Argued In Camera April 9, 1980.
BOWNES, Circuit Judge.
This is a declaratory judgment action in which the plaintiff seeks a determination that a patent held by the defendant is invalid, unenforceable, and not infringed. The plaintiff, Nova Biomedical Corporation, is a Massachusetts corporation located in Newton and engaged in the manufacture and sale of medical instruments. The defendant, Willi Moller, is a citizen and resident of Switzerland and owner of a sole proprietorship in Zurich, formerly known as Gebruder Moller Glasblaserei. On November 28, 1979, the district court dismissed the complaint, ruling that Nova had failed to establish personal jurisdiction over Moller pursuant to Mass. Gen. Laws Ann. ch. 223A, § 3, the Massachusetts long arm statute. We reverse.
The facts are undisputed. The patent in suit, which Moller acquired in 1970 from the Swiss inventor, covers an electrode capable, inter alia, of measuring potassium levels in fluids such as blood. Nova manufactures and sells a device which employs a similar electrode to perform the same function. On May 31, 1978, and again on March 16, 1979, Moller's attorneys wrote to Nova charging it with patent infringement; the first letter demanded that Nova "cease and desist" from such infringement, while the second suggested that a "prompt response" would avoid the "need for instituting litigation." Rather than following up on this threat, however, Moller filed a patent infringement suit on June 14, 1979, in the District of Columbia against two hospitals who had purchased the disputed electrode system from Nova. Five weeks later, Nova filed the present action for declaratory relief and for an injunction against the customer suit.
Moller's principal contact with Massachusetts consists of a cross-licensing agreement with a Massachusetts corporation called Orion Research Incorporated, covering the patent in suit, another patent owned by Moller, and a patent owned by Orion. Although this agreement was formally consummated in March of 1979 at Orion's headquarters in Cambridge, Massachusetts, its basic terms had been settled upon by 1976, and Orion had commenced payment of royalties the following year. In addition to granting licensing rights and specifying the level of royalty payments for each of the three patents, the agreement, inter alia, requires an exchange of quarterly reports concerning worldwide sales of the covered electrodes, permits Moller to inspect Orion's books in Massachusetts, obligates each party to inform the other of any suspected infringement by third parties, and provides that the law of Switzerland will be controlling.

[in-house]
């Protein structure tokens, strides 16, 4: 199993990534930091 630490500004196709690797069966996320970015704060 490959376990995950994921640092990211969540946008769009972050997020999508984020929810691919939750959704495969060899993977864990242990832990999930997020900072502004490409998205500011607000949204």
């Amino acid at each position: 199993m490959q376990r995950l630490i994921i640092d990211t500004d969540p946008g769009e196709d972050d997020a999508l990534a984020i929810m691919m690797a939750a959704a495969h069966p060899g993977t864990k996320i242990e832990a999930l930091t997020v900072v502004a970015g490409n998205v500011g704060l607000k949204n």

Through the first quarter of 1979, Orion had paid to Moller just under $50,000 in royalties under the second of the Moller patents covered by the agreement. By contrast, although Orion has manufactured "thousands" of the electrodes covered by the patent in suit, it has never paid any royalties to Moller therefor; the agreement provides that such electrodes are royalty-free to the extent they are sold by Orion to end users, as opposed to other manufacturers. Orion does, however, owe some royalties for its sale of these electrodes. It estimates that $10,000 is due, but the precise amount is disputed by the two parties. Orion's use of the patent in suit also confers upon Moller the secondary benefit of a substantially royalty-free use of Orion's patented device. The electrodes sold by Moller under the Orion cross-licensed patent — although ordinarily subject to a royalty — are royalty-free to the extent they do not exceed twenty percent of the number of electrodes
Of Moller's remaining contacts with Massachusetts, the most substantial has consisted of the sale to Orion of various products and chemicals. The largest of these transactions has been Orion's purchase in March of 1979 of over $110,000 worth of pH electrodes, approximately one-third of which had been shipped to Boston by the end of September. In addition, within the past two years, Moller has sold to Orion almost $19,000 worth of calcium ion exchanger and over $5,000 worth of sodium electrodes, connectors, and a chemical called valinomycin. All of these materials are unrelated to the electrodes covered by the patent in suit except for the chemical valinomycin, which is a component thereof. Moller and Orion have engaged in an extensive course of correspondence, devoted primarily to negotiation of the license agreement. Moller also has visited Massachusetts twice to confer with Orion personnel and to talk with another Massachusetts company concerning unrelated business. Finally, the defendant has negotiated in Switzerland with a third Massachusetts company regarding a license under the patent in suit. Moller maintains no office, representative, sales force, telephone, or bank account in Massachusetts and does not advertise in any publication distributed here.